I was prompted to write this blog when I read Jeff Nolan’s blog about the Culture of Complexity  that permeates enterprise software (Jeff used to work in SAP Ventures). Now Enterprise Software may not be simple, but the reasons he gives for the complexity are, I think, plain wrong.
His first argument is that the Internet and XML have made integration simple and therefore removes the need for much of the complexity. This is just not true. Here’s the first quote from Jeff’s blog …
“The Internet originally accomplished something very meaningful, a standardization of communication protocols that enabled systems to communicate with one another”.
I fundamentally disagree with this. The Internet standardized protocols that allowed people to communicate with systems. Communication does not occur unless there is understanding. A system cannot understand HTML. Instead, it needs a person who can read a page, like this one, and work out the meaning of the information on the page.
“By dumbing down data integration [because of XML] to text … the web is able to seamlessly move data from one application to another without the need for a broker in between”.
Well OK, maybe you can move data between two systems using Web services without too much difficulty, but unless the system that receives the data knows what to do with it, it won’t work. For example take the following snippet of XML …
What would the system that received this information need to know to process this information? How about the date; is it October 12th or December 10th? Is it a planned, scheduled, or actual delivery date – if you don’t know, the system won’t know what to do with it? If a scheduled delivery date is unacceptable, can it be changed and if so how?
XML, per se, cannot provide answers to these questions. XML is really more like an alphabet. English, French and German largely share the same alphabet, but knowing the alphabet doesn’t mean you can talk the language and understand what the other person is saying. It’s the same with XML, a system may know it’s XML, but it won’t necessarily know what it means (and therefore what to do with it) unless the logic has been built into the solution.
Third quote …
“The irony in our current market is that the big SOA platforms end up driving not a technology shift that fuels a new wave of growth, but a business model shift as a result of the decoupling of a tightly integrated suite of applications into a loosely coupled repository of services.”
I completely agree with this, in that having a loosely coupled repository of services such as the Enterprise Services that SAP is building into its Enterprise Services Repository should make it much easier to deliver novel technology solutions to support your business by recombining: functionality in existing solutions; services you’ve newly created; with, services operated by your partners.
… but he then goes on to say …
“Customers will be able to substitute services and drive their own solutions offerings “at the edge” in a way that is reminiscent of, and I can’t believe I’m going to write this, best of breed.”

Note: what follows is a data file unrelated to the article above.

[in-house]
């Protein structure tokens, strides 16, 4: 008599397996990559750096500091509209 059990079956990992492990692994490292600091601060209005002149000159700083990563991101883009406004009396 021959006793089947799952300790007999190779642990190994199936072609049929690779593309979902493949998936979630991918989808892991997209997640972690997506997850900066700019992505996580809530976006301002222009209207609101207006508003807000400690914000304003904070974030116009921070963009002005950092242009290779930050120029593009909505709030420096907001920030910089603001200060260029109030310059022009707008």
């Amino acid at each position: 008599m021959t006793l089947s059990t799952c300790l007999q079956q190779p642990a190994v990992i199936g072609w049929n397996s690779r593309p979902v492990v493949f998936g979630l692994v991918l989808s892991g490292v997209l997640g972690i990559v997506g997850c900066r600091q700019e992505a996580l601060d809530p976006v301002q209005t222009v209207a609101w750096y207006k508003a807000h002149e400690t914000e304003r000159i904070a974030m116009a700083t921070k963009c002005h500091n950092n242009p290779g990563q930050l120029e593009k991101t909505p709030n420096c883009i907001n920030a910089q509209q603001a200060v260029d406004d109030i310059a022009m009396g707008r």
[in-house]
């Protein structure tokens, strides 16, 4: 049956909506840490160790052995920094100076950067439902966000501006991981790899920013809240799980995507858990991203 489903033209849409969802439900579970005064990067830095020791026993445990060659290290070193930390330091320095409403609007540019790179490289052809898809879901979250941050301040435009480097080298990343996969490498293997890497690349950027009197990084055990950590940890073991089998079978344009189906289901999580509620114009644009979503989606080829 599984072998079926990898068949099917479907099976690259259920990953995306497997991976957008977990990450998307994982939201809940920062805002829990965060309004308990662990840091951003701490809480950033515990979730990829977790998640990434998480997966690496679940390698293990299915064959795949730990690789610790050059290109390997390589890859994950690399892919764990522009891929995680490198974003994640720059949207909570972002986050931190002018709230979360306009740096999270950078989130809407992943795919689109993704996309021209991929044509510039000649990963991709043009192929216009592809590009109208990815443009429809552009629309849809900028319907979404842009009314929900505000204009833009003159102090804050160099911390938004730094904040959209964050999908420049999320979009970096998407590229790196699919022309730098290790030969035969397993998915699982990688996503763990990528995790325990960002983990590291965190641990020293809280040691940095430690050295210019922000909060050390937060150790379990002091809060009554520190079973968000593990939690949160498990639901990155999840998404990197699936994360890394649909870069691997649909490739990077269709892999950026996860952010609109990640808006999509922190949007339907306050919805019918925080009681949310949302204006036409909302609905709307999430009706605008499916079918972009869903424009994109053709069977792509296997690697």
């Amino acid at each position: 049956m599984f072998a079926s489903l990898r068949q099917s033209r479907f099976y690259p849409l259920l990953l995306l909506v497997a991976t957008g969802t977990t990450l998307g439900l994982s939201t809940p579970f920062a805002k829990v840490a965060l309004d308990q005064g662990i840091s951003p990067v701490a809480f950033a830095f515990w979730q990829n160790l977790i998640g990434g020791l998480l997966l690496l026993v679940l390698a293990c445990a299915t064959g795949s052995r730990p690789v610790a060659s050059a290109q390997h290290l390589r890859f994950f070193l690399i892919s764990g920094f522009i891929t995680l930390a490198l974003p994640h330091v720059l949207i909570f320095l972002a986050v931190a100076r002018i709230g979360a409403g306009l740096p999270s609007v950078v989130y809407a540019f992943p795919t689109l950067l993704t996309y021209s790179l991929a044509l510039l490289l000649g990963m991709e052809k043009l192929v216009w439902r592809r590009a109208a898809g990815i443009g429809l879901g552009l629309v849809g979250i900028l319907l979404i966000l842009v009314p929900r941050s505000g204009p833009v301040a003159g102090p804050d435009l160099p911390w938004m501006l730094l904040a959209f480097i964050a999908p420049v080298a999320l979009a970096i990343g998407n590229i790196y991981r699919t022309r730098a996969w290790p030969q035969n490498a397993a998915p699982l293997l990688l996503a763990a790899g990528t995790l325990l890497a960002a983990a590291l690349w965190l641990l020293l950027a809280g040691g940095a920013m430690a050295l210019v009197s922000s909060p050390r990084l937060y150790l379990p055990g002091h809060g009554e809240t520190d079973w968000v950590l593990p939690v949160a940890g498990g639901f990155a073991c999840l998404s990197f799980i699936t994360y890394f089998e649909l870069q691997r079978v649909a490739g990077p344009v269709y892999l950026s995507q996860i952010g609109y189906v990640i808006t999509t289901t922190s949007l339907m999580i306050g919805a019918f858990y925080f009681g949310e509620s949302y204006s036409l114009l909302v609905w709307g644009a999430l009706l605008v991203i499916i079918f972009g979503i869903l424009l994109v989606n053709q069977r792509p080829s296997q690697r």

… now this is where he’s wrong. Substitution of services can only occur if you have standardized interfaces. You can’t just plug a US hair dryer into a European socket because it would blow up because of the voltage difference. Even if you had a dual voltage hair dryer, you would still need an adapter to convert from the flat US to the round European pins. The point is that, unless the interface is identical, you can’t just substitute one service for another and expect it to work … and as I said earlier, XML does not solve the problem.
So what does this mean for a Business Process Expert?
- Understand what your data means. If you are using an Enterprise Service, you really need to know what each piece of data in the interface for the service means so that you can use it correctly.
- Know what your service does. Understanding what the data means is not enough. You also need to know: what the service does with the data; how it processes it; and how it uses it to generate additional data, e.g. a response.
- Anticipate and manage complexity. Many of the services needed to build the applications you need will, over time, become available from SAP and its partners. But many won’t. Instead, they’ll be services operated by your business partners and third parties. These services will often require adapters because the services are not yet standardized. Creating adapters is time consuming. So anticipate the need for them early to make sure you can identify/acquire ones that are already built or build the ones that aren’t.
So what is SAP doing?
Reducing complexity requires standardized services. SAP is working hard to achieve this by leading the development of standards in organizations such as UN/CEFACT. This should mean that, over time, the need for adapters should gradually go away. Only then will much of the complexity in enterprise software be able to decrease.
 I found Jeff Nolan’s blog by looking at the ZDNet blogs from Dan Farber and David Berlind. I recommend them to help keep track of what’s going on in the software/technology industry. In early December they attended the SAP Analyst Summit in Las Vegas and produced an interesting series of blogs about SAP that led me to this one by Jeff Nolan.